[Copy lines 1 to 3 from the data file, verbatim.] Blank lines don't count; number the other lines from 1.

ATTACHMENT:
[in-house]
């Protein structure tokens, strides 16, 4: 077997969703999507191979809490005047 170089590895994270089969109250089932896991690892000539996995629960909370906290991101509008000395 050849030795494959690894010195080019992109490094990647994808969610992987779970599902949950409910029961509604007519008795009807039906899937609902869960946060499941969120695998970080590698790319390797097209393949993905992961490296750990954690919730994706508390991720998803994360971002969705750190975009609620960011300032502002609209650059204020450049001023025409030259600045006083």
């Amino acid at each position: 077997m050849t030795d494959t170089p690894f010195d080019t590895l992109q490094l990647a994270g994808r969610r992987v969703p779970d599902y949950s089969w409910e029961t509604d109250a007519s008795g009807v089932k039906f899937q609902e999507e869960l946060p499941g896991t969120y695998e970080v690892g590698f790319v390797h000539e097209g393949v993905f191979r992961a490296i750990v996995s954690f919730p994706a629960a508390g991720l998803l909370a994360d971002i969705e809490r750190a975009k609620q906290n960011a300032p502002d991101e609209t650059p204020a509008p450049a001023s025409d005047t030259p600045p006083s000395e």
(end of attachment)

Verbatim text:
[in-house]
């Protein structure tokens, strides 16, 4: 077997969703999507191979809490005047 170089590895994270089969109250089932896991690892000539996995629960909370906290991101509008000395 050849030795494959690894010195080019992109490094990647994808969610992987779970599902949950409910029961509604007519008795009807039906899937609902869960946060499941969120695998970080590698790319390797097209393949993905992961490296750990954690919730994706508390991720998803994360971002969705750190975009609620960011300032502002609209650059204020450049001023025409030259600045006083």
């Amino acid at each position: 077997m050849t030795d494959t170089p690894f010195d080019t590895l992109q490094l990647a994270g994808r969610r992987v969703p779970d599902y949950s089969w409910e029961t509604d109250a007519s008795g009807v089932k039906f899937q609902e999507e869960l946060p499941g896991t969120y695998e970080v690892g590698f790319v390797h000539e097209g393949v993905f191979r992961a490296i750990v996995s954690f919730p994706a629960a508390g991720l998803l909370a994360d971002i969705e809490r750190a975009k609620q906290n960011a300032p502002d991101e609209t650059p204020a509008p450049a001023s025409d005047t030259p600045p006083s000395e």